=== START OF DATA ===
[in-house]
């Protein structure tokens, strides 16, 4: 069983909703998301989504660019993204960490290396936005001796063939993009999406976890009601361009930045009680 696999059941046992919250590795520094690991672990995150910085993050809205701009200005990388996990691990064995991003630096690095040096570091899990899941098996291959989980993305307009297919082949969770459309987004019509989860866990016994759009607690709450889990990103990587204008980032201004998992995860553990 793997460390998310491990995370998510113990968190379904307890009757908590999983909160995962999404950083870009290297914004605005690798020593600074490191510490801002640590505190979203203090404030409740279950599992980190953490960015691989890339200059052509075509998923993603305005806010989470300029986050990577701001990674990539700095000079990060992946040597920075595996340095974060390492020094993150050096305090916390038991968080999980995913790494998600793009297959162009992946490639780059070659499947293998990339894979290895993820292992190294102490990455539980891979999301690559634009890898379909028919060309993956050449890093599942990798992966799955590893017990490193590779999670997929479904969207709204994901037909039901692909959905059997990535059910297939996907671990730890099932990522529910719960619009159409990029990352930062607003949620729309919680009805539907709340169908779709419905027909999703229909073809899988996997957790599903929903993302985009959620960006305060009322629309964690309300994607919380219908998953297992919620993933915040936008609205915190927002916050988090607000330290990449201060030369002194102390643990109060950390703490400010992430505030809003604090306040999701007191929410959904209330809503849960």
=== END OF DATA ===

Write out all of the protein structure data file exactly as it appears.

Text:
[in-house]
């Protein structure tokens, strides 16, 4: 069983909703998301989504660019993204960490290396936005001796063939993009999406976890009601361009930045009680 696999059941046992919250590795520094690991672990995150910085993050809205701009200005990388996990691990064995991003630096690095040096570091899990899941098996291959989980993305307009297919082949969770459309987004019509989860866990016994759009607690709450889990990103990587204008980032201004998992995860553990 793997460390998310491990995370998510113990968190379904307890009757908590999983909160995962999404950083870009290297914004605005690798020593600074490191510490801002640590505190979203203090404030409740279950599992980190953490960015691989890339200059052509075509998923993603305005806010989470300029986050990577701001990674990539700095000079990060992946040597920075595996340095974060390492020094993150050096305090916390038991968080999980995913790494998600793009297959162009992946490639780059070659499947293998990339894979290895993820292992190294102490990455539980891979999301690559634009890898379909028919060309993956050449890093599942990798992966799955590893017990490193590779999670997929479904969207709204994901037909039901692909959905059997990535059910297939996907671990730890099932990522529910719960619009159409990029990352930062607003949620729309919680009805539907709340169908779709419905027909999703229909073809899988996997957790599903929903993302985009959620960006305060009322629309964690309300994607919380219908998953297992919620993933915040936008609205915190927002916050988090607000330290990449201060030369002194102390643990109060950390703490400010992430505030809003604090306040999701007191929410959904209330809503849960």